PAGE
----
|Authors: ||W.L. Shi, P.K. Saxena, S.J. Murch, D. Ragone|
|Keywords: ||in vitro culture, micropropagation, organogenesis, acclimatization, Artocarpus altilis|
It has become increasingly important to facilitate re-distribution and access to breadfruit cultivars that have been selected over millennia by the indigenous peoples of the Pacific region but may have been lost from many local communities.
The collection of breadfruit cultivars at the Breadfruit Institute of the National Tropical Botanical Garden (NTBG) provides an important germplasm resource, but redistribution from the site has been hampered by: 1) the relatively few number of trees for each individual cultivar; 2) the limited number of roots available to provide root cuttings or root shoots from each tree; 3) international plant quarantine requirements that limit the distribution of root cuttings; and 4) the low success rate for establishing trees from mature roots.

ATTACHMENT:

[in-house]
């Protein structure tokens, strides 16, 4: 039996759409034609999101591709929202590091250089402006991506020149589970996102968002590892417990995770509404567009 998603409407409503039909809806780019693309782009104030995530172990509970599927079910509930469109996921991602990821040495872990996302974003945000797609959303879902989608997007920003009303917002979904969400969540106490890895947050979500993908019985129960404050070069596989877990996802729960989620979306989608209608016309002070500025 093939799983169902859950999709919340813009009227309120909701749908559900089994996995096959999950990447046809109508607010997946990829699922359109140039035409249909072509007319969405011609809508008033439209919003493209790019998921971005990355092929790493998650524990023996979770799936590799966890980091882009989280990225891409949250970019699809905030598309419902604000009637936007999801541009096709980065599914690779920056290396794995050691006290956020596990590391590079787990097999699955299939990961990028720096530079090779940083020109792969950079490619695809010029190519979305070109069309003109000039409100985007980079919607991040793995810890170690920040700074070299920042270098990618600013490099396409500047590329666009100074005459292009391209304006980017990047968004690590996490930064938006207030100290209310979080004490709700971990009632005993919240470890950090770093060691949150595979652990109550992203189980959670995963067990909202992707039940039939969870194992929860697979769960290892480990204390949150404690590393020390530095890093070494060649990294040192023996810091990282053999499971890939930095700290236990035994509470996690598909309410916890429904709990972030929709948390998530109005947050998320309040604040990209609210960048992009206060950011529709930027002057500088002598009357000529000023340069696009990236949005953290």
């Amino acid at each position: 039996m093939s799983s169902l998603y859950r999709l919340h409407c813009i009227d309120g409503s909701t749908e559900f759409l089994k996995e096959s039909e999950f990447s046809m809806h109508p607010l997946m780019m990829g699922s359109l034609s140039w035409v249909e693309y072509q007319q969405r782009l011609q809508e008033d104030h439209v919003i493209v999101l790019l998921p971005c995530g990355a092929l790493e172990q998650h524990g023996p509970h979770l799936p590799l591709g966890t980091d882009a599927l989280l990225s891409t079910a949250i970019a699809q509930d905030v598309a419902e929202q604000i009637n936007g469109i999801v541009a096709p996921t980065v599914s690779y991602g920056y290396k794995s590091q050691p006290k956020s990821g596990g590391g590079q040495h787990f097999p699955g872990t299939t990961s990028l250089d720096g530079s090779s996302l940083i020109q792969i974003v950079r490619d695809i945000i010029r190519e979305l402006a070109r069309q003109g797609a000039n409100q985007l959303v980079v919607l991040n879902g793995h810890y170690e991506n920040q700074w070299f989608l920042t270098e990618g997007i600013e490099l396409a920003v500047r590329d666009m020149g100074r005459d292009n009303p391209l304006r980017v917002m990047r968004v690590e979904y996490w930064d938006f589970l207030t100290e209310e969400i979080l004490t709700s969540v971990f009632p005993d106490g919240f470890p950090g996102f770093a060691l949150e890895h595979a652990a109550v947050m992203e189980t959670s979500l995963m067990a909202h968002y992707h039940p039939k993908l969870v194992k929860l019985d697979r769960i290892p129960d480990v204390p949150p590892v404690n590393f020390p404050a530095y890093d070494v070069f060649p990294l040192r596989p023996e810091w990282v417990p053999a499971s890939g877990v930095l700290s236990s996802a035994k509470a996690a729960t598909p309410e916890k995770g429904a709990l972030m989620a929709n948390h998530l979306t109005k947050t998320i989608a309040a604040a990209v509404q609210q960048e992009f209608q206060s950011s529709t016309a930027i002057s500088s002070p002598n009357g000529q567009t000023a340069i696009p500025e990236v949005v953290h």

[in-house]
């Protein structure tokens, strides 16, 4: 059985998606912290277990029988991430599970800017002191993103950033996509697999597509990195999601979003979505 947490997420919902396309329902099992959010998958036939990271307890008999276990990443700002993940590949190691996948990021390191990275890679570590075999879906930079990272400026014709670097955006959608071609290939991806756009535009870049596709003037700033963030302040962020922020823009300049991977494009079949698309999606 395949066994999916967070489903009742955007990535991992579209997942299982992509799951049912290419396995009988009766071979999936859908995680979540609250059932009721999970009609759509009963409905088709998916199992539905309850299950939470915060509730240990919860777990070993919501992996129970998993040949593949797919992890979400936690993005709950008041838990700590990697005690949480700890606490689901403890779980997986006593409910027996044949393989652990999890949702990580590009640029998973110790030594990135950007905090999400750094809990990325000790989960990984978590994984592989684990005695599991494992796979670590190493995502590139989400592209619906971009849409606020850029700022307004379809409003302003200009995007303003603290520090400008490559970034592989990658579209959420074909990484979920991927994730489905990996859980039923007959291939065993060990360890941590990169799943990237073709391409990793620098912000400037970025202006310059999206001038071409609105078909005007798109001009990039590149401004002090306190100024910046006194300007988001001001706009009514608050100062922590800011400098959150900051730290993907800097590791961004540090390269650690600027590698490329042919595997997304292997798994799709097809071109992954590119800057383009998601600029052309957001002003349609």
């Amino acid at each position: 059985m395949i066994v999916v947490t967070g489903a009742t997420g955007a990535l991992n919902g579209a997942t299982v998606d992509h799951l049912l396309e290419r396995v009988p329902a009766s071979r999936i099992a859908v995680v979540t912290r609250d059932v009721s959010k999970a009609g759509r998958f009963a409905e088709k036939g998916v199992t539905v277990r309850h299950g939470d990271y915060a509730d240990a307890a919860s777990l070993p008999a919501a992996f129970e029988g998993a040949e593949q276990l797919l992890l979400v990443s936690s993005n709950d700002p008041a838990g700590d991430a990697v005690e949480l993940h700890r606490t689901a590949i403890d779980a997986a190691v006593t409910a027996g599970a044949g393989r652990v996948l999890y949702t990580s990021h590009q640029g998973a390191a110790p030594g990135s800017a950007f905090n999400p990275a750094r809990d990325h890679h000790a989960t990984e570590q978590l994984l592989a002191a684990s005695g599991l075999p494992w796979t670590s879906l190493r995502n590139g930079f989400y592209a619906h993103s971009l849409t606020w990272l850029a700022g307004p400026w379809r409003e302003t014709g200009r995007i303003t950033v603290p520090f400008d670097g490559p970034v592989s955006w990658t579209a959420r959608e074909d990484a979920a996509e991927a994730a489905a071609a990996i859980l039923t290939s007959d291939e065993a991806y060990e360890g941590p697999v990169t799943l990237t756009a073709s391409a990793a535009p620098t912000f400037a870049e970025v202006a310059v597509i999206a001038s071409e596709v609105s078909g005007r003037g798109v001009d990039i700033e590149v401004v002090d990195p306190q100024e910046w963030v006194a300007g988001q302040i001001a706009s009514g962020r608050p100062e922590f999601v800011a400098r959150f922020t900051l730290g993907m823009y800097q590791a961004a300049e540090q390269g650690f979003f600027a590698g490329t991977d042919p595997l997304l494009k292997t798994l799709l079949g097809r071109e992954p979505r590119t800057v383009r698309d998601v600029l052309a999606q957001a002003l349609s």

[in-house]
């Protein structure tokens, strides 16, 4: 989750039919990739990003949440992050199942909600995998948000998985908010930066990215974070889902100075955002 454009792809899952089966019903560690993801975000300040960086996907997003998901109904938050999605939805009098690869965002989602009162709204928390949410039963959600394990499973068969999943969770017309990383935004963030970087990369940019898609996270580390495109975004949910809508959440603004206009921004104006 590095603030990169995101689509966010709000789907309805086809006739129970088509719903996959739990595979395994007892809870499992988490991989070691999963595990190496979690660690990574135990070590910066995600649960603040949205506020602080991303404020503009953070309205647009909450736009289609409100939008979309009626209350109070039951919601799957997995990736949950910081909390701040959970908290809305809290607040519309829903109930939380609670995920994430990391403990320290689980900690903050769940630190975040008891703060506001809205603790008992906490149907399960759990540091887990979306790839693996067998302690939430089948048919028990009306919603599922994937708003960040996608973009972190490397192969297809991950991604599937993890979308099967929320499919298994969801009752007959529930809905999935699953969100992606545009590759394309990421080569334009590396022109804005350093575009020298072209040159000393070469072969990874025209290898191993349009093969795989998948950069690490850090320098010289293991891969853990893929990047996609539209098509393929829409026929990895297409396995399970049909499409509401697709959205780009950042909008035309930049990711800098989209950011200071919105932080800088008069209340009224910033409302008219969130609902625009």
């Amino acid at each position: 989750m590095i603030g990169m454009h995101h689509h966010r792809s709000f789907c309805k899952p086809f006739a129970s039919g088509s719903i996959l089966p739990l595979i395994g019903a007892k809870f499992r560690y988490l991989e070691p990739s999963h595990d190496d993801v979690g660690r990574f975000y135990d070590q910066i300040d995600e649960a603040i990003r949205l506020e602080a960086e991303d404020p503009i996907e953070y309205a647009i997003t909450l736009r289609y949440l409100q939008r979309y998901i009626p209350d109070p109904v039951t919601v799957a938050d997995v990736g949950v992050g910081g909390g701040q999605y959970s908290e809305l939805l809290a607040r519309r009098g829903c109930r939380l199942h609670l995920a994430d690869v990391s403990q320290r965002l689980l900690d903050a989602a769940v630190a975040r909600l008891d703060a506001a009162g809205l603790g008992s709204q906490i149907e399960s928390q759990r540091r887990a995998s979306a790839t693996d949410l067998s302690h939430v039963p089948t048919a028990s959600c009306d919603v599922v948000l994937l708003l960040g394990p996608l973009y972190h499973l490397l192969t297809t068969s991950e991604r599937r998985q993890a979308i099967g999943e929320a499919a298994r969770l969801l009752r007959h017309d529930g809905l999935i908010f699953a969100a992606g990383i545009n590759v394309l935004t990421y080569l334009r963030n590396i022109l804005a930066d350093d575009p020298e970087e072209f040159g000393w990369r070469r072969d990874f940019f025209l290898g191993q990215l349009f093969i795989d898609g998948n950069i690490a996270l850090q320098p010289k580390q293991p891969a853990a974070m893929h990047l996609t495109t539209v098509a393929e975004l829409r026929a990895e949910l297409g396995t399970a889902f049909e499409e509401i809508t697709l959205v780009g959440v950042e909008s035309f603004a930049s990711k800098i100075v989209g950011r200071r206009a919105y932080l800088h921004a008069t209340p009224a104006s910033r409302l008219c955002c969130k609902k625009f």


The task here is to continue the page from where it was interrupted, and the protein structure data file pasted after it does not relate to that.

Over the last three years, an efficient micropropagation and plant production strategy was developed for in vitro clonal propagation, regeneration, large-scale bioreactor production and acclimatization of mass-propagated breadfruit plantlets into tropical environments.
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